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Emily Blunt plays an idealistic FBI agent who’s brought in to work a special task force dealing with the Mexican drug cartels. It doesn’t take long for her to realize that just as the Cartels don’t play by the rules of law, American assets don’t always play by the rules either. Along with Josh Brolin and Benicio del Toro, the cast is a powerhouse. If Oscar buzz isn’t already intensifying it won’t be long till it does.

From the first minute of the film to the last we are exposed to a world where humans dwell, yet humanity has been forgotten. The sheer brutality and graphic nature of the story might be considered hyperbolic if the subject matter wasn’t taken directly from real life. All it takes is a perusal of sites such as Blog del Narco and Wikileaks to see what both the Mexican Cartels and U.S. government are capable of, and while the brutality and inhumanity portrayed in Sicario may be a concentrated dose of the worst aspects of the drug war, the film is grounded in enough realism to be entirely plausible.

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Director Denis Villeneuve, whose previous films include Prisoners and Enemy, does a masterful job using long cinematic shots in conjunction with sharp direct close-ups to throw us deep into the dangers faced by his cast. The American Southwest is presented as a stage upon which a war is raging on both sides of the border. Combined with Johann Johannsson’s amazing score, Sicario establishes a suffocating intensity to every scene. In an article on Noisey by Joseph Yanick, composer Johannsson is quoted as saying:

I wanted to create music that had an underlying tension and a sense of coming from below the earth, like a throbbing pulse that resonates from underground or the pounding heartbeat of a wild beast that is charging at you. I also wanted to evoke the sadness and melancholy of the border, the border fences and the tragedy of the drug war.

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In many ways Sicario is reminiscent of films like It Follows, Gravity, and Mad Max: Fury Road. The score doesn’t just add background music, it’s an additional member of the cast, giving a powerful and pivotal performance that makes a great film even better.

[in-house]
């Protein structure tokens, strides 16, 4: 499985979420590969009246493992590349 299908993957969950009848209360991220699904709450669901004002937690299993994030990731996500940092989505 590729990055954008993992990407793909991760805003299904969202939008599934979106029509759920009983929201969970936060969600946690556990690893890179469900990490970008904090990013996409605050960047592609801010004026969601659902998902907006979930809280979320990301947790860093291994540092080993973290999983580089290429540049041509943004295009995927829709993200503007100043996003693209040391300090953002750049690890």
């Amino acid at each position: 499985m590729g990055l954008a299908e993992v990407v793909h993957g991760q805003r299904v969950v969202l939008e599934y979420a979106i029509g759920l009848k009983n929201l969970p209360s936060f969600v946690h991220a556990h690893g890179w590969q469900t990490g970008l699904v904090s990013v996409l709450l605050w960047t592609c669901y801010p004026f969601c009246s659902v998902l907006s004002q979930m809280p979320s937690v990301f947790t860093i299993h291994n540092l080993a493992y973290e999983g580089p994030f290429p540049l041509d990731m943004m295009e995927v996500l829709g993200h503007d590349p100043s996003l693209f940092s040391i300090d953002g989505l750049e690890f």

Sicario is the dark, visceral horror crime-drama we’ve waited and hoped for all year. Take an opportunity and see this film. It shows what the perfect arrangement of writer, director and composer can accomplish in Hollywood.

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Insectula (2015) – Raw Review

Insectula! is the first film from writer/director Mike Peterson. Intended to be a parody/satire of 1950s/60s monster movies, it’s campiness and extremely low-budget spectacle is sure draw a large cult following.


Monster movies from the 50s/60s are very popular. At a time when the Cold War was in full swing and atomic energy new and mystical, filmmakers let their imagination run wild on screen. By today’s standards most of these films come across as silly, campy, hoaky, and over the top. What were cutting edge effects back in the day are now reserved for micro-budget and homemade movies. Dramatic scores were also a staple of the genre, often overshadowing the movie itself in scope and quality.

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Insectula! tries very hard to pay homage to these movie of yesterday while at the same time exaggerating their inherent silliness. The movie is a mash between Roger Corman, Ed Wood and John Waters. Leaning heavily on it’s dramatic musical score and hamed up acting from the first scene to the last.


The premise revolves around a giant alien that crashes to Earth in search of food. It quickly draws the attentions of an EPA Agent, whose girlfriends keep getting eaten by the monster, and a mad scientist who sees the monster as an opportunity to destroy the world.


The concept is fantastic. The drawback is that the film takes almost an hour to actually get to the monster stomping around and destroying anything. The first two thirds of the movie are dedicated to establishing and satirizing backstory for the main characters, but the narrative often wanders off into the weeds losing itself along the way. There are laughs to be had and the general wackiness of the endeavor is enough to make you giggle at times but the film breaks the cardinal rule of storytelling – every scene, whether serious or silly, needs to move the story forward. The first two thirds of the film could probably be shaved down considerably to expedite the narrative without losing the satirical feel.